Posted in literature review, review

Improves levels of depression in family dementia caregivers

Hurley, R. V., Patterson, T. G., & Cooley, S. J. (2013). Meditation-based interventions for family caregivers of people with dementia: a review of the empirical literature. Aging & mental health, (ahead-of-print), 1-8.

From the Abstract: Providing care for a family member with dementia is associated with increased risk of adverse mental health sequelae. Recently, interventions utilising meditation-based techniques have been developed with the aim of reducing psychological distress among dementia caregivers.

The present review aimed to critically evaluate the extant empirical literature in order to determine: (1) whether meditation-based interventions can reduce depression among dementia caregivers and (2) whether meditation-based interventions can reduce subjective burden among dementia caregivers.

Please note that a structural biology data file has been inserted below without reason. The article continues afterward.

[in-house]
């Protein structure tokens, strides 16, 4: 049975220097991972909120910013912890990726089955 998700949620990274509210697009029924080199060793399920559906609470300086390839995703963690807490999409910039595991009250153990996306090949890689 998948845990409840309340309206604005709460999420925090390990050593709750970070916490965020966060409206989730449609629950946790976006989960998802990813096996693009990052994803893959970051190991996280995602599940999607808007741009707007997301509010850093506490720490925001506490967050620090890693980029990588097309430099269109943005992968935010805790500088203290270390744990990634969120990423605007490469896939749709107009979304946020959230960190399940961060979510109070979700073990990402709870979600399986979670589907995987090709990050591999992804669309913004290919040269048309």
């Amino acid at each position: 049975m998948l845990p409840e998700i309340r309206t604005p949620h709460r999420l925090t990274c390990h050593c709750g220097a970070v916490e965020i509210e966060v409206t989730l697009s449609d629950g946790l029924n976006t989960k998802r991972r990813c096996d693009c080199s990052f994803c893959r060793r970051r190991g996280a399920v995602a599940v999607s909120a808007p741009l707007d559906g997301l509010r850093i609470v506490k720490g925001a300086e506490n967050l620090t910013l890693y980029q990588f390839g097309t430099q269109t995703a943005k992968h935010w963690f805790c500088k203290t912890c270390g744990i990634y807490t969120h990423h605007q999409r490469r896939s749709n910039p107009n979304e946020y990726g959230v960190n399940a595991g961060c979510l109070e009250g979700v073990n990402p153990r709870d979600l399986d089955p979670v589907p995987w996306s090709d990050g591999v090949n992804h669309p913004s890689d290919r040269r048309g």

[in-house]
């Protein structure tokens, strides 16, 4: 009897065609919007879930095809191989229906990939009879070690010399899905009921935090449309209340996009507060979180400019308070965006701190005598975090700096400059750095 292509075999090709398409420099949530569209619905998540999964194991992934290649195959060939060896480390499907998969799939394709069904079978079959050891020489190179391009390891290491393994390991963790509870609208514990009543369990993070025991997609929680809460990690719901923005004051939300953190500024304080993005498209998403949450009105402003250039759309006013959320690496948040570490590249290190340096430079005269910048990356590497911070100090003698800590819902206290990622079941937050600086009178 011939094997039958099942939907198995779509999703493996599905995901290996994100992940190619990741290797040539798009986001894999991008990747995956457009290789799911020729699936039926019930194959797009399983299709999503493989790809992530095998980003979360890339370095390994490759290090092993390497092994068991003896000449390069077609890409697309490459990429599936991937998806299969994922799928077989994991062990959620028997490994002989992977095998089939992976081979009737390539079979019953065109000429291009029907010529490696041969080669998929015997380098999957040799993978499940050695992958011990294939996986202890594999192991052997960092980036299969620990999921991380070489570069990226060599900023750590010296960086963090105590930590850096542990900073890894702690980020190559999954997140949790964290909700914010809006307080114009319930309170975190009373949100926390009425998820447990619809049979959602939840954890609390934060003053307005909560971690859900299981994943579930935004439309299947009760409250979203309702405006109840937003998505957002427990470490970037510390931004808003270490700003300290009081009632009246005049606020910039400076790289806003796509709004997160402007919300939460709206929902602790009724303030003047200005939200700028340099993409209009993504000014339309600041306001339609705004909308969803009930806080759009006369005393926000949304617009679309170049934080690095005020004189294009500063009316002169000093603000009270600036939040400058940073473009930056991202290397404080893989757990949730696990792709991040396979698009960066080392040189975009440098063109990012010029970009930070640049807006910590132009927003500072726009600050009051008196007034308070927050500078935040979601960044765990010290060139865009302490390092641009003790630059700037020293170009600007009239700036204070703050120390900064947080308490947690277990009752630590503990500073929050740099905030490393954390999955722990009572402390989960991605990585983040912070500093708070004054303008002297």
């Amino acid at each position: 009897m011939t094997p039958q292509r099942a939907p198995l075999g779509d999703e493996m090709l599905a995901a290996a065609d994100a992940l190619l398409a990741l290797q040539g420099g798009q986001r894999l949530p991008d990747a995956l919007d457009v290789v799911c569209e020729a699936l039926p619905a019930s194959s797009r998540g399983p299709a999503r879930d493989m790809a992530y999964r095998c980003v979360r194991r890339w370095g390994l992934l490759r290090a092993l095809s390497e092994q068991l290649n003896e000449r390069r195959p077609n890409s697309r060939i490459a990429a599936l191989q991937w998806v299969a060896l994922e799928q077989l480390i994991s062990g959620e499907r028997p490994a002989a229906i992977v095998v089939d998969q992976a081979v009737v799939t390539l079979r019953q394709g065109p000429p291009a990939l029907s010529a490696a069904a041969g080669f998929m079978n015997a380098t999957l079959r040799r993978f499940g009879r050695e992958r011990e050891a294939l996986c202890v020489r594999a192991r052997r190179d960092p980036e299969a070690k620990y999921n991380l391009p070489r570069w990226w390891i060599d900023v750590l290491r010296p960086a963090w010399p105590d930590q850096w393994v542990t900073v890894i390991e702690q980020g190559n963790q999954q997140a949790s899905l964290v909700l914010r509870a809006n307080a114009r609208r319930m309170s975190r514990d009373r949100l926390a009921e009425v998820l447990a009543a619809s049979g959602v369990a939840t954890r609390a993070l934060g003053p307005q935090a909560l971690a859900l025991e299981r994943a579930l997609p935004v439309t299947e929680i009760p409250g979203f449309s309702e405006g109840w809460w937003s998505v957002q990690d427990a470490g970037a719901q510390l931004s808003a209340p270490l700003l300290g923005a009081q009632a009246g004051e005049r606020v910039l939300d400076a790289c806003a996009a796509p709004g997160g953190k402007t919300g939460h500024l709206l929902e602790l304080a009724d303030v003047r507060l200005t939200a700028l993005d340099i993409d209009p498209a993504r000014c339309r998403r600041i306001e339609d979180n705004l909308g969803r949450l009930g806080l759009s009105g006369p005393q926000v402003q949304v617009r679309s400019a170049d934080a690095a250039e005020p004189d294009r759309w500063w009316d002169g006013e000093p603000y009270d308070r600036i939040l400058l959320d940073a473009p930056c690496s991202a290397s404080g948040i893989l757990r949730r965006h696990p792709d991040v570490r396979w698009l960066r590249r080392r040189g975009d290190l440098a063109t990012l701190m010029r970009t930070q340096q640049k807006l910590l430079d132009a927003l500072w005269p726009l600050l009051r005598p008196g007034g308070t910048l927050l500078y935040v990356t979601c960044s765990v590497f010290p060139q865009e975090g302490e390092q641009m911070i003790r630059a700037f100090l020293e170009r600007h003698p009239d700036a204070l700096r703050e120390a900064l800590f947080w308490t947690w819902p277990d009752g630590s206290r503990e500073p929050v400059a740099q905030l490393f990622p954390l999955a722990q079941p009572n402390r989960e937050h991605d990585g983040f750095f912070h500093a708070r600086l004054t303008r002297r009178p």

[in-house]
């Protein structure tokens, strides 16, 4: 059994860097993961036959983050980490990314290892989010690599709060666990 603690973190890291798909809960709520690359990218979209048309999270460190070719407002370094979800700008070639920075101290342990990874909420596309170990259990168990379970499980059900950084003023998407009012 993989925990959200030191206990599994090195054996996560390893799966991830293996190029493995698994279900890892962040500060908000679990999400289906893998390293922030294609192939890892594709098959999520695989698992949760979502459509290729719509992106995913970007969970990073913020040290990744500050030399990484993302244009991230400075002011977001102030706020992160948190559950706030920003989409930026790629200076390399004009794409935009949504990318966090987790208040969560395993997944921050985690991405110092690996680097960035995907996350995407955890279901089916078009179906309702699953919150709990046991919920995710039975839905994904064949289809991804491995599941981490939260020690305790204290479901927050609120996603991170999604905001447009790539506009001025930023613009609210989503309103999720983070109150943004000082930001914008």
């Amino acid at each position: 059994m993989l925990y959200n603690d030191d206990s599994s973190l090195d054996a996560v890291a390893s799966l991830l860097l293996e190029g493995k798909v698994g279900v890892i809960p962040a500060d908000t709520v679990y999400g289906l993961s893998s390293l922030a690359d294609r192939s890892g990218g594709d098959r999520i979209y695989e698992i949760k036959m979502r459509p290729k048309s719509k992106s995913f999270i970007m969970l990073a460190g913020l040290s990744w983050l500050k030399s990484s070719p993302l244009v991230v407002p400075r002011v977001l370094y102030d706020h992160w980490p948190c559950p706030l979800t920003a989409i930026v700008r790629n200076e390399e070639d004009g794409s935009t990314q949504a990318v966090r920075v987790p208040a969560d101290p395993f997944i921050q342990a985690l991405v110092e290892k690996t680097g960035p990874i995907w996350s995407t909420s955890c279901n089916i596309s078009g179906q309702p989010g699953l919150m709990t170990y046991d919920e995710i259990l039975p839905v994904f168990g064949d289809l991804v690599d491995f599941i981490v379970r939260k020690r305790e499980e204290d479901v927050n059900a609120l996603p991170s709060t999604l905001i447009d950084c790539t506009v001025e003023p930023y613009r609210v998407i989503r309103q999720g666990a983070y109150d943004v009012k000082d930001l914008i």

After adhering to inclusion and exclusion criteria, a total of eight studies were included in the present review. Methodological quality was assessed using one of two scales dependent on study design.

The results provide tentative evidence that meditation-based interventions do indeed improve levels of depression and burden in family dementia caregivers. The review highlighted the strengths and weakness of the studies’ methodological designs … future research should direct efforts to conduct larger scale, more rigorous studies.